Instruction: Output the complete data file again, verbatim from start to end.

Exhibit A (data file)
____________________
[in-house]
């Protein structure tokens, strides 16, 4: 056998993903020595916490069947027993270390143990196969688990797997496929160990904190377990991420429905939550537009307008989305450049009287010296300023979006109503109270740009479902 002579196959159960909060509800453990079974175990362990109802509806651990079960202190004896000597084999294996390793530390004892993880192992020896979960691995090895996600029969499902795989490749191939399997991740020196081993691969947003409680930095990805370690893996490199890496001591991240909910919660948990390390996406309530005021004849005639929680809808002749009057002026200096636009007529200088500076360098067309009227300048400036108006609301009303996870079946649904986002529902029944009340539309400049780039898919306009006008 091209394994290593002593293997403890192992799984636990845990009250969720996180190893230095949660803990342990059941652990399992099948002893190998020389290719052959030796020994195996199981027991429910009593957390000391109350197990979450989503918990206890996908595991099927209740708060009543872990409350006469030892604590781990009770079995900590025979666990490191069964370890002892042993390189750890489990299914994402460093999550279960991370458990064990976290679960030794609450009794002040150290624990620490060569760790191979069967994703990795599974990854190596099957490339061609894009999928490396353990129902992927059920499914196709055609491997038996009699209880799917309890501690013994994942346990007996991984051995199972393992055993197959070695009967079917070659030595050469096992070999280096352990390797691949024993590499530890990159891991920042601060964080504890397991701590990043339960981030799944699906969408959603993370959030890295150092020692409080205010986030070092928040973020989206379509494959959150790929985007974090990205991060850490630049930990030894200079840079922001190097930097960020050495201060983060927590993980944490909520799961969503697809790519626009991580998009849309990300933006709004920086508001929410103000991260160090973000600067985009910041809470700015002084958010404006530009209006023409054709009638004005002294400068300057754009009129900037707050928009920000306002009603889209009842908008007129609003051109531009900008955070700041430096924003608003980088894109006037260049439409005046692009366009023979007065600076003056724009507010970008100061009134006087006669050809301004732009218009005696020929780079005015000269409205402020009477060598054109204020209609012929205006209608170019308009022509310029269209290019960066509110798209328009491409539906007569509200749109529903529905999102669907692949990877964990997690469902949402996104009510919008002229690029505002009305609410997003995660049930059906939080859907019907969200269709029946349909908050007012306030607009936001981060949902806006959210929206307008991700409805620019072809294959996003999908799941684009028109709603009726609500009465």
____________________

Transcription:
[in-house]
């Protein structure tokens, strides 16, 4: 056998993903020595916490069947027993270390143990196969688990797997496929160990904190377990991420429905939550537009307008989305450049009287010296300023979006109503109270740009479902 002579196959159960909060509800453990079974175990362990109802509806651990079960202190004896000597084999294996390793530390004892993880192992020896979960691995090895996600029969499902795989490749191939399997991740020196081993691969947003409680930095990805370690893996490199890496001591991240909910919660948990390390996406309530005021004849005639929680809808002749009057002026200096636009007529200088500076360098067309009227300048400036108006609301009303996870079946649904986002529902029944009340539309400049780039898919306009006008 091209394994290593002593293997403890192992799984636990845990009250969720996180190893230095949660803990342990059941652990399992099948002893190998020389290719052959030796020994195996199981027991429910009593957390000391109350197990979450989503918990206890996908595991099927209740708060009543872990409350006469030892604590781990009770079995900590025979666990490191069964370890002892042993390189750890489990299914994402460093999550279960991370458990064990976290679960030794609450009794002040150290624990620490060569760790191979069967994703990795599974990854190596099957490339061609894009999928490396353990129902992927059920499914196709055609491997038996009699209880799917309890501690013994994942346990007996991984051995199972393992055993197959070695009967079917070659030595050469096992070999280096352990390797691949024993590499530890990159891991920042601060964080504890397991701590990043339960981030799944699906969408959603993370959030890295150092020692409080205010986030070092928040973020989206379509494959959150790929985007974090990205991060850490630049930990030894200079840079922001190097930097960020050495201060983060927590993980944490909520799961969503697809790519626009991580998009849309990300933006709004920086508001929410103000991260160090973000600067985009910041809470700015002084958010404006530009209006023409054709009638004005002294400068300057754009009129900037707050928009920000306002009603889209009842908008007129609003051109531009900008955070700041430096924003608003980088894109006037260049439409005046692009366009023979007065600076003056724009507010970008100061009134006087006669050809301004732009218009005696020929780079005015000269409205402020009477060598054109204020209609012929205006209608170019308009022509310029269209290019960066509110798209328009491409539906007569509200749109529903529905999102669907692949990877964990997690469902949402996104009510919008002229690029505002009305609410997003995660049930059906939080859907019907969200269709029946349909908050007012306030607009936001981060949902806006959210929206307008991700409805620019072809294959996003999908799941684009028109709603009726609500009465």